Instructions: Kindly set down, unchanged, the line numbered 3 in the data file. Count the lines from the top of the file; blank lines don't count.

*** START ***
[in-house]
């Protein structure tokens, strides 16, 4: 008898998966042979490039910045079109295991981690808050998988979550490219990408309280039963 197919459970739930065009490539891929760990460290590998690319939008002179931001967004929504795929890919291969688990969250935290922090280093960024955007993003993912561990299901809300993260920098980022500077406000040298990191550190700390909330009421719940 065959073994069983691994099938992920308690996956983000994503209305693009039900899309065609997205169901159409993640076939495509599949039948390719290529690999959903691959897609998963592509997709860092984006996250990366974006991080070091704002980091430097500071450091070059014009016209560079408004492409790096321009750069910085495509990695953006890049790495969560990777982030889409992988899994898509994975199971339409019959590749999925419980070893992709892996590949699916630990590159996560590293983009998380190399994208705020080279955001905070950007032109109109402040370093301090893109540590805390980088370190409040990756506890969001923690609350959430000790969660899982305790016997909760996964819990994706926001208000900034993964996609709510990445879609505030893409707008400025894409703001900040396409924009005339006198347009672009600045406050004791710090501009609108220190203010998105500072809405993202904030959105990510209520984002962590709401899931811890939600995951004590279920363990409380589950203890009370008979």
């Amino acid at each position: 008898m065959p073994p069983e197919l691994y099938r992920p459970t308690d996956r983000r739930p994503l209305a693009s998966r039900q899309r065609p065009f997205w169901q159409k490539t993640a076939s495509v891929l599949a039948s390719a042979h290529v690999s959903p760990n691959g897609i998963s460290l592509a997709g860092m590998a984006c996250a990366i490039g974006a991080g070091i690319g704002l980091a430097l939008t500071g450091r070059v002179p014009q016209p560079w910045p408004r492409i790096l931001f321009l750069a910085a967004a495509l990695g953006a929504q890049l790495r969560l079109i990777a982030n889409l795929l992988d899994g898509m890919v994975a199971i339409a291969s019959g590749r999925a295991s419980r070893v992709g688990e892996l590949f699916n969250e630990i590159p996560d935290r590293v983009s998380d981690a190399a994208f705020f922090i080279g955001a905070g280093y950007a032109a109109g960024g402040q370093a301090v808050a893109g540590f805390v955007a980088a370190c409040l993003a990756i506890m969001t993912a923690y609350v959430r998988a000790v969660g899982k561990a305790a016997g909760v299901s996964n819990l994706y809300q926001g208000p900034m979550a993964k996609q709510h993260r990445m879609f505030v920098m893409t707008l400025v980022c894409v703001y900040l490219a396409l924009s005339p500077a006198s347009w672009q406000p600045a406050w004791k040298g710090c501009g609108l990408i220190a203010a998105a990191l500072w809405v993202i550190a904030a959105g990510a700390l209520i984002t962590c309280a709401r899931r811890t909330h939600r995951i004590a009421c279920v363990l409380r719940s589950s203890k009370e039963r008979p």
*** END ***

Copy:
């Amino acid at each position: 008898m065959p073994p069983e197919l691994y099938r992920p459970t308690d996956r983000r739930p994503l209305a693009s998966r039900q899309r065609p065009f997205w169901q159409k490539t993640a076939s495509v891929l599949a039948s390719a042979h290529v690999s959903p760990n691959g897609i998963s460290l592509a997709g860092m590998a984006c996250a990366i490039g974006a991080g070091i690319g704002l980091a430097l939008t500071g450091r070059v002179p014009q016209p560079w910045p408004r492409i790096l931001f321009l750069a910085a967004a495509l990695g953006a929504q890049l790495r969560l079109i990777a982030n889409l795929l992988d899994g898509m890919v994975a199971i339409a291969s019959g590749r999925a295991s419980r070893v992709g688990e892996l590949f699916n969250e630990i590159p996560d935290r590293v983009s998380d981690a190399a994208f705020f922090i080279g955001a905070g280093y950007a032109a109109g960024g402040q370093a301090v808050a893109g540590f805390v955007a980088a370190c409040l993003a990756i506890m969001t993912a923690y609350v959430r998988a000790v969660g899982k561990a305790a016997g909760v299901s996964n819990l994706y809300q926001g208000p900034m979550a993964k996609q709510h993260r990445m879609f505030v920098m893409t707008l400025v980022c894409v703001y900040l490219a396409l924009s005339p500077a006198s347009w672009q406000p600045a406050w004791k040298g710090c501009g609108l990408i220190a203010a998105a990191l500072w809405v993202i550190a904030a959105g990510a700390l209520i984002t962590c309280a709401r899931r811890t909330h939600r995951i004590a009421c279920v363990l409380r719940s589950s203890k009370e039963r008979p």